It’s usually British TV spots that are wowing people at this time of year. But for our money, the most entertaining holiday ads of 2017 so far have been Spotify’s global out-of-home ads, which crunch user data and cleverly transform it into witty headlines—riffing on the ups and downs of our suddenly unhinged world.
We posted a bunch of the ads on Wednesday. With the theme “2018 Goals,” they serve as comical New Year’s resolutions come early—using Spotify listeners’ habits from 2017 to humorously suggest strategies for dealing with life in 2018.
The campaign follows similar ads last holiday season. The ads work so well because music is such an emotional experience, and data about our listening habits, on the macro level, taps into our collective mood, said Spotify CMO Seth Farbman.
We spoke to Farbman on Thursday, who told us more about how the campaign is made, why so many of this year’s ads are politically themed, and how to keep advertising about current events lighthearted in a world gone berserk.
AdFreak: The hook this year is that you’re looking forward to next year. What was the thinking behind that?
Last year it was so clear. It was why we used the line “It’s been weird” last year. We couldn’t figure out how else to describe it. It was such an unusual year. So much happened, and at such a rapid pace. As a culture and society, we were just taking it on. We were almost fascinated, in a sense, at everything that had been happening to us.
This year, by looking at our own data and the external data, observing the world, there was just this level of fatigue. There was a level of real distraction in our lives, from over a year of constantly changing news—things we thought were usual and normal that were changing. Some of it comes from D.C. and London and elsewhere. Some of it comes from the natural disasters that really impacted people’s lives. It was like, you just couldn’t get a break. So we thought, “What do we do about this?”
We decided, “Let’s look forward instead of back, and let’s inject optimism and humor where we can.” Not to make light of things, but to lighten them up a bit. It was as simple as that. The creative team here at Spotify came up with the idea of goals. How do we think forward? To take some of that nutty stuff and say, “I’m going to push against this, or be better at this.” A lot of people look back at this time of year. We just thought it would be interesting to look forward.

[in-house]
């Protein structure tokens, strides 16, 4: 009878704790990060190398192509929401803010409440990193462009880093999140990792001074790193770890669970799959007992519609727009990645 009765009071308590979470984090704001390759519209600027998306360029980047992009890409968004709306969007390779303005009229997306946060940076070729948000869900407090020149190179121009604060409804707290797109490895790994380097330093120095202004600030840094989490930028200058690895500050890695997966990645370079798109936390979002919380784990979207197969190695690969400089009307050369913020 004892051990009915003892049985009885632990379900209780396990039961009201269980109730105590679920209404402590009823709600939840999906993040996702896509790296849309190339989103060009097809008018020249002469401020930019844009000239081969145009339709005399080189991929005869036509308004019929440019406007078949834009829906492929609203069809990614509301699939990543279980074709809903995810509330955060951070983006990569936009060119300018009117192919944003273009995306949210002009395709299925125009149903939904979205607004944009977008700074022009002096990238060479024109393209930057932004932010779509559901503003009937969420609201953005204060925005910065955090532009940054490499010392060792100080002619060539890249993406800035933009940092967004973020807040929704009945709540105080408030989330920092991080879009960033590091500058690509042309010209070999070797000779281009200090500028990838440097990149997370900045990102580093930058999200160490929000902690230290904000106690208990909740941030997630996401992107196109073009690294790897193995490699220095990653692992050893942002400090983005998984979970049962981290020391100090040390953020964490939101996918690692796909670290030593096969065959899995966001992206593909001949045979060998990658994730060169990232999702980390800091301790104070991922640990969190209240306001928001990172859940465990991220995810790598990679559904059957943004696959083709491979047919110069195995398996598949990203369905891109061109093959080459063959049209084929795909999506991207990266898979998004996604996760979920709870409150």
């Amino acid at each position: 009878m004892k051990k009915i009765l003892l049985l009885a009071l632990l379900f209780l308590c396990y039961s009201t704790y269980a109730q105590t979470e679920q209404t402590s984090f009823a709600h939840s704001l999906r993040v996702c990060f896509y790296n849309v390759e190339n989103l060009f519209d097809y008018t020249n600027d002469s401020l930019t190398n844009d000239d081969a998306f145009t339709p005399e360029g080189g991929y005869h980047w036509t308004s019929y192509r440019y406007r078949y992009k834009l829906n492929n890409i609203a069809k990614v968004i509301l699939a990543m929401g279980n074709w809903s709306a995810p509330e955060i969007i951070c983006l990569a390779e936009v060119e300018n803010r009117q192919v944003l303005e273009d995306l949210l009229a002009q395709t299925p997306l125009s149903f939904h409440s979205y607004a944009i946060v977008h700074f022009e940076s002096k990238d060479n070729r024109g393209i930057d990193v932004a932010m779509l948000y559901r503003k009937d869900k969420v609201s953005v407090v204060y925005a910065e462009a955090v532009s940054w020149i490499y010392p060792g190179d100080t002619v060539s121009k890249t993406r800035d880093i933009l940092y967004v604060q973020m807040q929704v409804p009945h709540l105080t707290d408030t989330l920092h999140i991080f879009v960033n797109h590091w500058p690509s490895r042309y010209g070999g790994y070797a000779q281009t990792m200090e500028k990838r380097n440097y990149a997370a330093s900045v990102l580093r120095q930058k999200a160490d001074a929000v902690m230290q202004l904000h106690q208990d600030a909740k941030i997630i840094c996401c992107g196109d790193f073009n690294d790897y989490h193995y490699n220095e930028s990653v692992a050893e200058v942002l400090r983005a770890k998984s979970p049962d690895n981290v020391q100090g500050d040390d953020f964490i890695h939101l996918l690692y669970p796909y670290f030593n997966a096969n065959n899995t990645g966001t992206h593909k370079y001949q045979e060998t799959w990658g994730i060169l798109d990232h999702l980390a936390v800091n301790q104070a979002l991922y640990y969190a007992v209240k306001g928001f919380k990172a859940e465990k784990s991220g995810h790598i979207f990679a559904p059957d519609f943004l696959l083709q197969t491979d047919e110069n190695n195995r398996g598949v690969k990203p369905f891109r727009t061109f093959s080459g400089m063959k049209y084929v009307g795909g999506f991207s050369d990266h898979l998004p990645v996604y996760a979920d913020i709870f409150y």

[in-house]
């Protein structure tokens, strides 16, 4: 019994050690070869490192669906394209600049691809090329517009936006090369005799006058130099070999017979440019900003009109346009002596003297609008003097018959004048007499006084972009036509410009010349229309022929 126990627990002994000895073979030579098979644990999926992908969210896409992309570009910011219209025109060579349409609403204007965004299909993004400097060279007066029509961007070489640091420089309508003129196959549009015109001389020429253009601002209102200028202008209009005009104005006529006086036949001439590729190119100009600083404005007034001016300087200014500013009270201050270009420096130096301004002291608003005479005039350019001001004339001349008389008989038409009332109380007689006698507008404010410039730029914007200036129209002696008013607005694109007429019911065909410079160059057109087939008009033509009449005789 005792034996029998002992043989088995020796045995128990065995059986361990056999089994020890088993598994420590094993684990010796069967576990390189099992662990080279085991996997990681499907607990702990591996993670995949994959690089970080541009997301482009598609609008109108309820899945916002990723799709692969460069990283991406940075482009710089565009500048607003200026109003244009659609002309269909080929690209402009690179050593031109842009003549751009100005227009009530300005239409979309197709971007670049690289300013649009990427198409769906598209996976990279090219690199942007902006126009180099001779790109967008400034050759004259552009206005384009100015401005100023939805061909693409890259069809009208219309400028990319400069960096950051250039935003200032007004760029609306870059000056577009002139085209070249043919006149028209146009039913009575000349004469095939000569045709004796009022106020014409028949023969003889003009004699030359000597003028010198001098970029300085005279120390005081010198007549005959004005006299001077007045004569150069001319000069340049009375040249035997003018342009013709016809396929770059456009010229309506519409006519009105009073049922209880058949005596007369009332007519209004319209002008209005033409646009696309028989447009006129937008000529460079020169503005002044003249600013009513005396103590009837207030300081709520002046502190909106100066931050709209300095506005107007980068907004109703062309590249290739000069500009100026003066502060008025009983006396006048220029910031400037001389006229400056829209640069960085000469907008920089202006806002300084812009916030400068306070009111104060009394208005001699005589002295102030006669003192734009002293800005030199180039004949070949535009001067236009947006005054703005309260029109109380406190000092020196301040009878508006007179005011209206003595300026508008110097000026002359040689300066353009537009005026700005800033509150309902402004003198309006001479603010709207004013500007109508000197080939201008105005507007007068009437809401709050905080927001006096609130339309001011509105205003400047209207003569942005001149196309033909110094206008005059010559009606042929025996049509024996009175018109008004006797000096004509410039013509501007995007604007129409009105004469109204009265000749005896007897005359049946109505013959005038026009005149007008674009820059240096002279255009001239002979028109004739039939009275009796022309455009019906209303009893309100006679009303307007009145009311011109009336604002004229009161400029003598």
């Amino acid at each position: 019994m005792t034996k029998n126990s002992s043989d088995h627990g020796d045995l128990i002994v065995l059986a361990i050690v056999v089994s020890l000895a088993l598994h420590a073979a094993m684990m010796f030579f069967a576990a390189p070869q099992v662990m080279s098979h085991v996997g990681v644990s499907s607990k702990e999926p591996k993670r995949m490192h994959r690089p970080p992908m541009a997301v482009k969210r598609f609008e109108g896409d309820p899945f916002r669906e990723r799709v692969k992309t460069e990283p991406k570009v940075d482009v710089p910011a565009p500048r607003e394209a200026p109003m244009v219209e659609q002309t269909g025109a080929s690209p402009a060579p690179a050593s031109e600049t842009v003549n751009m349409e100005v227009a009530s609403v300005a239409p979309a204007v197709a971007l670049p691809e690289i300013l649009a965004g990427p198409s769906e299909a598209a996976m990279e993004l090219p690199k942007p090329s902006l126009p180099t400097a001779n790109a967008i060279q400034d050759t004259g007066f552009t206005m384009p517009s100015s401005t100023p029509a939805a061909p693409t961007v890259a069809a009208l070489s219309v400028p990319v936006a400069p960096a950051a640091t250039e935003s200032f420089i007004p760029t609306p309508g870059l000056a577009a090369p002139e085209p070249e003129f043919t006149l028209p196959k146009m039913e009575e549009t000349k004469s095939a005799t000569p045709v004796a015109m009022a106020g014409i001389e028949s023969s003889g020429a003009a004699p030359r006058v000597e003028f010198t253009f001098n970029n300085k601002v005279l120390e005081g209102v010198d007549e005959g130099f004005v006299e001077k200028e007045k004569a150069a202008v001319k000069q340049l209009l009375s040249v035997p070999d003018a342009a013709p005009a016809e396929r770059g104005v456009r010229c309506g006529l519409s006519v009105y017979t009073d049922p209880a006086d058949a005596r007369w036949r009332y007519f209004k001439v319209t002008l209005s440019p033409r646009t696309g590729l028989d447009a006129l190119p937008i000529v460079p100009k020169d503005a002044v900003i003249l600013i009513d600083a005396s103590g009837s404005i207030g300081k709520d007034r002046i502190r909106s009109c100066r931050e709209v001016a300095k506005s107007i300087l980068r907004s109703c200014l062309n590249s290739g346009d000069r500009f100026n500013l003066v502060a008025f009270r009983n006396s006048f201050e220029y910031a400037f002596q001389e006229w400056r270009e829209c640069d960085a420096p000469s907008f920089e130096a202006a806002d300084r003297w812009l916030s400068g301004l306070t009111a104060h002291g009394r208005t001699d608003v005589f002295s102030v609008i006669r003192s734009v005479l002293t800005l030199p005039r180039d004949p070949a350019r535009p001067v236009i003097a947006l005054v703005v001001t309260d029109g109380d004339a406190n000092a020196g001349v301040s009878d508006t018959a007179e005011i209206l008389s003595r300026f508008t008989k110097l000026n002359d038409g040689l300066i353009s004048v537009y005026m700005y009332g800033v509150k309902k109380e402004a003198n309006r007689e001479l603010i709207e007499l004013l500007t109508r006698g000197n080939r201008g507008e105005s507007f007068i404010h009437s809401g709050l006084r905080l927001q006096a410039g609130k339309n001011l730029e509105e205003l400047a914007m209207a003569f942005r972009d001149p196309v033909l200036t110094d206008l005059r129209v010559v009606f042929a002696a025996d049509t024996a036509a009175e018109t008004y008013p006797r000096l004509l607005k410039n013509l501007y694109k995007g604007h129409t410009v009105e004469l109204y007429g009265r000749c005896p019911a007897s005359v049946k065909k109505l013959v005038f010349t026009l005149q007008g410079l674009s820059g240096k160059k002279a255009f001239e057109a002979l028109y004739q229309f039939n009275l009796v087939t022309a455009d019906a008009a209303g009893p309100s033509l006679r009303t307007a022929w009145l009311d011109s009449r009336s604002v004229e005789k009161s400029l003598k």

That’s a tricky balance—not ignoring the state of the world, but trying to be optimistic or positive when you address it.
It’s absolutely tricky. We rely on two things. One is a tone of voice that is sort of inclusive and reflective and a little cheeky. And we also rely on the information and the data that we see from from our fans. All of the work we present, they’re not statements we’re making. It’s just looking at how people consumed music over the course of the year and using that fact-based approach, which somehow makes it feel a bit less traumatic.
It’s something we’ve experienced together. The highs and lows are not individualized. We’ve gone through those as a society. In the U.S. it’s created quite a bit of conversation. Some of that conversation is very localized, and some of it is is much more global in nature. But music has always had the role of bringing people together, of being a common language, of transcending everything from who you are to where you live to your points of view—on everything from culture to politics to music itself. But we can all agree that it is a deep and meaningful part of our individual lives and our collective experience. That’s really what we want to reinforce.
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